In order to best facilitate the education of students, the special services staff and general education staff must work seamlessly together. To that end, please explore the resources below regarding what to expect, board policies, and classroom accommodations and modifications.
My Student Has an IEP....Now What?
At the beginning of the school year, the student's case manager will contact you with information regarding the Individual Education Program already being implemented for your new student. At that time, you should review the accommodations (change how the student demonstrates their knowledge, such as providing assignments of reduced length or allowing for questions to be read aloud to the student) and modifications (change to the curriculum the student is expected to know, such as allowing for mastery of addition/subtraction before expecting the student to multiply) listed at the end of the document to be sure you understand and can implement what has been decided will benefit the student. When you sign off that you've received these from the case manager, you are accepting legal responsibility to provide the agreed upon accommodations, modifications, and supports listed in the IEP. You should also take careful note of the goals addressed by the IEP and the student's Present Level of Academic Achievement and Functional Performance. The IEP is not meant to replace the general education curriculum, but to target specific skill areas in order that the student may better access the general education curriculum. The focus of the services received by the student will be articulated in the goals, which are generated based on identified areas of deficit during evaluation and the determination of the IEP team.
If the student was referred for evaluation by the district or a parent during the school year, a very specific timeline is triggered. You can learn more about that here. You can expect a Review of Existing Data (RED) Meeting to follow the initial evaluation. During that meeting, both parents and teachers may share their concerns in each of the possible 13 areas a student can qualify for special services in under IDEA. That meeting will also determine the data needed to proceed with the process, such as an Intelligence Quotient, measure of academic achievement, or screening for language/speech/motor concerns. When that data has been gathered, the team will reconvene and discuss the results at an Eligibility Determination meeting. The purpose of this meeting is to find the student eligible or ineligible for services under IDEA. If the student is determined to be eligible, an initial Individual Education Program will be generated at the student's first IEP meeting.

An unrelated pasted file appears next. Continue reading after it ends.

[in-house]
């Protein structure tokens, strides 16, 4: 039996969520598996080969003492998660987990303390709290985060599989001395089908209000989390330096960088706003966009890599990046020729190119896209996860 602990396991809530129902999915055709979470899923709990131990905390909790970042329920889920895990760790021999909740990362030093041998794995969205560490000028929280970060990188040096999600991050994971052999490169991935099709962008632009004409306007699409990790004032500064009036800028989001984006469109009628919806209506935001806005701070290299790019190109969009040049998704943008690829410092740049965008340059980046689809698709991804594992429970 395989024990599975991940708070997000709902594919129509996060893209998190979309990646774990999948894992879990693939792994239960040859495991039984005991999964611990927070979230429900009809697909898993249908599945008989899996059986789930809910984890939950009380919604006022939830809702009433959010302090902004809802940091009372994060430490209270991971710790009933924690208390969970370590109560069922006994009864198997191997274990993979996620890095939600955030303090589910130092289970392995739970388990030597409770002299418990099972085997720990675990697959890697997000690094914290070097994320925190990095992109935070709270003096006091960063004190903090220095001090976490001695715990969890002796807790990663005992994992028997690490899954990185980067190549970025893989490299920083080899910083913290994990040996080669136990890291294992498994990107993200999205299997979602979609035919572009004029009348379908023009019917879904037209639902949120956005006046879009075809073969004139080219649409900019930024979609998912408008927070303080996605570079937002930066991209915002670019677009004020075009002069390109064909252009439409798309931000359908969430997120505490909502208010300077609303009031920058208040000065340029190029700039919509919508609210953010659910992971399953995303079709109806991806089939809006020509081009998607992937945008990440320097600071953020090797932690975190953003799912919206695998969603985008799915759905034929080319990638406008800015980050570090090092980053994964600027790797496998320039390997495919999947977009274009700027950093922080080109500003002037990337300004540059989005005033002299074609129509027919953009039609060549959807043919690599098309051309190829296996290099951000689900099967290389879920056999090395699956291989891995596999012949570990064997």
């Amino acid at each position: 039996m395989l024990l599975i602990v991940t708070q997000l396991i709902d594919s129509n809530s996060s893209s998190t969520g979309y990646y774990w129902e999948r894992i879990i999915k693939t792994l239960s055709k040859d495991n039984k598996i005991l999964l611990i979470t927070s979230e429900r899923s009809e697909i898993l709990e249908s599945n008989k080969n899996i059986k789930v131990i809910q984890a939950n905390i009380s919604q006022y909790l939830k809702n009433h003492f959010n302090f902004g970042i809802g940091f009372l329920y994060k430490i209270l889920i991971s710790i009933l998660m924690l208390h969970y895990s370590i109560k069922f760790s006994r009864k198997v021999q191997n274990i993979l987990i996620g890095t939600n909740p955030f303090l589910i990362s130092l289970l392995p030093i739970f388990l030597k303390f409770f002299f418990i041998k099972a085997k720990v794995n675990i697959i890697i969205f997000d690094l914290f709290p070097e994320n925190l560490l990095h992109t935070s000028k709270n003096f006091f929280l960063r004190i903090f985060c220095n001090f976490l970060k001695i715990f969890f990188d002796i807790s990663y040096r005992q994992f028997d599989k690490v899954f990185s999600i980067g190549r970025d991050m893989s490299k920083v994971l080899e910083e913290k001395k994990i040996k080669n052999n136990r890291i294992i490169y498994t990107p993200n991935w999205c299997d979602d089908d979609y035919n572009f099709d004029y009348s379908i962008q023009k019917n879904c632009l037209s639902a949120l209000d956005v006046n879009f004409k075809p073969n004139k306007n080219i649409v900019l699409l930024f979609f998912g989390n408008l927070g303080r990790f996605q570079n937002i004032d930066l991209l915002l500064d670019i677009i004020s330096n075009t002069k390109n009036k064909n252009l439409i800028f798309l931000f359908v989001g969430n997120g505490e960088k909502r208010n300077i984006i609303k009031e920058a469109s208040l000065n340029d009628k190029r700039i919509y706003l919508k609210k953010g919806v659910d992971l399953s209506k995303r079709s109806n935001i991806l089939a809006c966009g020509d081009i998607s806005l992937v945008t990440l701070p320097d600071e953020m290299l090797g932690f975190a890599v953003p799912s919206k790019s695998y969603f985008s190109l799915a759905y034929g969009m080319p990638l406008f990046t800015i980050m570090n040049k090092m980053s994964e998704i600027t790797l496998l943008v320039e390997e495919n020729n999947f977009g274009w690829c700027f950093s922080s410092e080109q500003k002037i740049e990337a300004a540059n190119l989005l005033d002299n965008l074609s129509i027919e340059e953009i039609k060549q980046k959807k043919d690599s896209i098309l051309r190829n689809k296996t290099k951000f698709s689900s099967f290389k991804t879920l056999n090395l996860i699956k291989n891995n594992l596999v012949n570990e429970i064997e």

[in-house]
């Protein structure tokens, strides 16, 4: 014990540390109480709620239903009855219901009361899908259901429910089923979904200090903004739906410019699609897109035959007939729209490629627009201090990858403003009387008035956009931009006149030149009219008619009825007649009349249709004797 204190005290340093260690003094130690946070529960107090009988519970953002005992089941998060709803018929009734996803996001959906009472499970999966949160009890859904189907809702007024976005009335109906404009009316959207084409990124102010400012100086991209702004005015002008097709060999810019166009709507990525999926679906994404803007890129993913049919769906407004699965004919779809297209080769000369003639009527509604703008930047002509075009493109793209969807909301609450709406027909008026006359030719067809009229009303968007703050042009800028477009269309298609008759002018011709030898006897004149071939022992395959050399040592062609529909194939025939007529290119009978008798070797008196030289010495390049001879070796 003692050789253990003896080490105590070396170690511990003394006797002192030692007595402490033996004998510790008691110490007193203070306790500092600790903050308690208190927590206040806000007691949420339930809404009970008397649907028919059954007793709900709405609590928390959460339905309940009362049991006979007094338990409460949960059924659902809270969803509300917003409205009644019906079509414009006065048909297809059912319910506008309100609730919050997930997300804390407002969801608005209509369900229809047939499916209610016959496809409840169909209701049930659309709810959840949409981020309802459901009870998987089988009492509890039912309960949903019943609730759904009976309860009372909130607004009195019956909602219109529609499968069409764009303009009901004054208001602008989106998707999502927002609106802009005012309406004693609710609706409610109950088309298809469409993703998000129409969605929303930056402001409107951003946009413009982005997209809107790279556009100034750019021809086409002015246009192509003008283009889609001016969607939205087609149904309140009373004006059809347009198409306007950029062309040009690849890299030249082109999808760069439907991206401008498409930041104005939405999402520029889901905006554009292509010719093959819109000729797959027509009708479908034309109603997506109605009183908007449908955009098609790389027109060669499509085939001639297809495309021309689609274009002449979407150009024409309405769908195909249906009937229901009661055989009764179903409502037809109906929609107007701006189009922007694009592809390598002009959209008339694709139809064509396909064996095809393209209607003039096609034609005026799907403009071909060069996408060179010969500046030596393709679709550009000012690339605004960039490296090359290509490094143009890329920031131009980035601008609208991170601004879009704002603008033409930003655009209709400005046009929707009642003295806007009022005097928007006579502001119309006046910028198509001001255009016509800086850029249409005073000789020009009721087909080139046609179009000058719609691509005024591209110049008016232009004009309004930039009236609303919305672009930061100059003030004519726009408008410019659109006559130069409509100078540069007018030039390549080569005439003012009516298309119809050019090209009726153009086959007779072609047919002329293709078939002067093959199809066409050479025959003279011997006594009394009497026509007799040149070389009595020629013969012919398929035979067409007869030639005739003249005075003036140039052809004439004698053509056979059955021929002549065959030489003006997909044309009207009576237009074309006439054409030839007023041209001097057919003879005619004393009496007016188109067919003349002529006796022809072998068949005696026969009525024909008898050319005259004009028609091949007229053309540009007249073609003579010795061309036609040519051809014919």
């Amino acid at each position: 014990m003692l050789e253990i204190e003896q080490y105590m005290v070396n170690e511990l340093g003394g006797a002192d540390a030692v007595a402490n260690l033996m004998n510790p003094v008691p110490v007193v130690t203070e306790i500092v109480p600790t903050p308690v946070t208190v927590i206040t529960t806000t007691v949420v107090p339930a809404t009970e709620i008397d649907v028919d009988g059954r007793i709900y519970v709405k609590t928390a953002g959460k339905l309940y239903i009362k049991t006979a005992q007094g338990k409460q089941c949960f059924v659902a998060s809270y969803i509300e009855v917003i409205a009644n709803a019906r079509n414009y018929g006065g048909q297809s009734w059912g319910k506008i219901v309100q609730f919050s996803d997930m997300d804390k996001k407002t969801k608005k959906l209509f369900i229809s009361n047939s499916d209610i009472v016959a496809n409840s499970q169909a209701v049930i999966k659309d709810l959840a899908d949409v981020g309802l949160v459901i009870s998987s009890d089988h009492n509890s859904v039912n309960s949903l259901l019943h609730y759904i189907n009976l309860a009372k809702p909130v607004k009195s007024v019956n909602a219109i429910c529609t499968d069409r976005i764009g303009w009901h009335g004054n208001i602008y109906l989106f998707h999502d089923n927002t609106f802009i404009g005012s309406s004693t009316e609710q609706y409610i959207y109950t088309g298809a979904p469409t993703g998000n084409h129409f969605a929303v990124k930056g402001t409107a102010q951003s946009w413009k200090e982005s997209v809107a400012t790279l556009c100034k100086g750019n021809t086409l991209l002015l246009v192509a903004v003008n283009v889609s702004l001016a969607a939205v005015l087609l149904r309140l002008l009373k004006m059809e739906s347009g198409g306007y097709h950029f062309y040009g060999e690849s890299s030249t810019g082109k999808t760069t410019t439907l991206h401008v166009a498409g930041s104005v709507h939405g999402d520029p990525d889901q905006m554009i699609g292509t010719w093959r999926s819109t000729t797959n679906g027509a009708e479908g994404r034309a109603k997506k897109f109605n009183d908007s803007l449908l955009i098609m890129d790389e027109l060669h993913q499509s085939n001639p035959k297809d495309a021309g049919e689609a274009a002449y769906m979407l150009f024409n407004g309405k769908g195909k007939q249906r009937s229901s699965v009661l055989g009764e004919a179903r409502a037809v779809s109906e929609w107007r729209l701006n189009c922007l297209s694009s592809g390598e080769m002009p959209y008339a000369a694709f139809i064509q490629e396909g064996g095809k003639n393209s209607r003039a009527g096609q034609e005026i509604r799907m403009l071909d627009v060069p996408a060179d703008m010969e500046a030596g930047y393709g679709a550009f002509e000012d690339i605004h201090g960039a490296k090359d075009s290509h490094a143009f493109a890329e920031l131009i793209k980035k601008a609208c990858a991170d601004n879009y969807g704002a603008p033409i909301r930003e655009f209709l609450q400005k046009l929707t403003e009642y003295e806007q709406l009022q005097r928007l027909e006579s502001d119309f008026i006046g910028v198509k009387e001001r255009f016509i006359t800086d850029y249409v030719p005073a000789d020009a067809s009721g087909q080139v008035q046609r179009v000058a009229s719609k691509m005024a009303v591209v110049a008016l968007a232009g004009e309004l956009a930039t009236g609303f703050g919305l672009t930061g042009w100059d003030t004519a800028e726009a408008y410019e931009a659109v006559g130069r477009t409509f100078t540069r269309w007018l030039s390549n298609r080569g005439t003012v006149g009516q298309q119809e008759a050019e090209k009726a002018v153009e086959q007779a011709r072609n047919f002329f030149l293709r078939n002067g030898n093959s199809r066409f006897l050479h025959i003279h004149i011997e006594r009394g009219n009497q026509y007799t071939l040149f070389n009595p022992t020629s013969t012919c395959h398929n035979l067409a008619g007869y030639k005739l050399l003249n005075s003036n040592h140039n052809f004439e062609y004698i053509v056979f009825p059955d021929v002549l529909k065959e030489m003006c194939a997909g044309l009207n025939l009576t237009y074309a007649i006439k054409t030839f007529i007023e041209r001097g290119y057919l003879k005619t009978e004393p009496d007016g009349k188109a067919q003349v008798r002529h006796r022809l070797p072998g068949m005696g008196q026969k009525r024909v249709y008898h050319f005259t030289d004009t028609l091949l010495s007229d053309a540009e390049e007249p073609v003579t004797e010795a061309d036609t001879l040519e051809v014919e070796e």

The IEP can be changed any time the team determines it to be necessary, but no less than annually.
School Board Policies
As educators, we often receives questions from parents about how and why things are done the way they are in Concordia R-2. You can find the entire board policies listed on the website here. The policies that are often referenced regarding the education of students have been compiled into a concise document for your review here.
Below, please explore some articles that may help you as you address the needs of your students. This list is not meant to represent an all-inclusive list, but to serve as a catalyst for further exploration and professional development.
Providing Academic Support in the Classroom:
Principles for Helping Struggling Readers and Writers
Newsela - provides adaptive reads for ELA, Science, Math, Social Studies, and Elementary Classrooms
Resources and Help from Elemy - an innovative, tech-forward provider of in-home and online applied behavior analysis to help children on the autism spectrum meet their unique needs.
Working with Special Education Staff
"Speed Bump, Not a Road Block" - ideas for discussion of disability in the classroom
Behavioral Support in the Classroom
PBS Learning Media has several valuable professional development webinars available in a variety of subjects, including a series focused on social emotional learning called "Cultivating Good Neighbor Skills."
Several of the resources above and many more can be located at Edutopia.org. There are many resources that provide helpful information regarding education and learning differences. This listing is not all-inclusive and is intended only to assist parents and patrons of the Concordia R-2 School District understand the education and services available within special services. The endorsement of agencies or resources, or lack thereof, is neither implicitly or explicitly implied.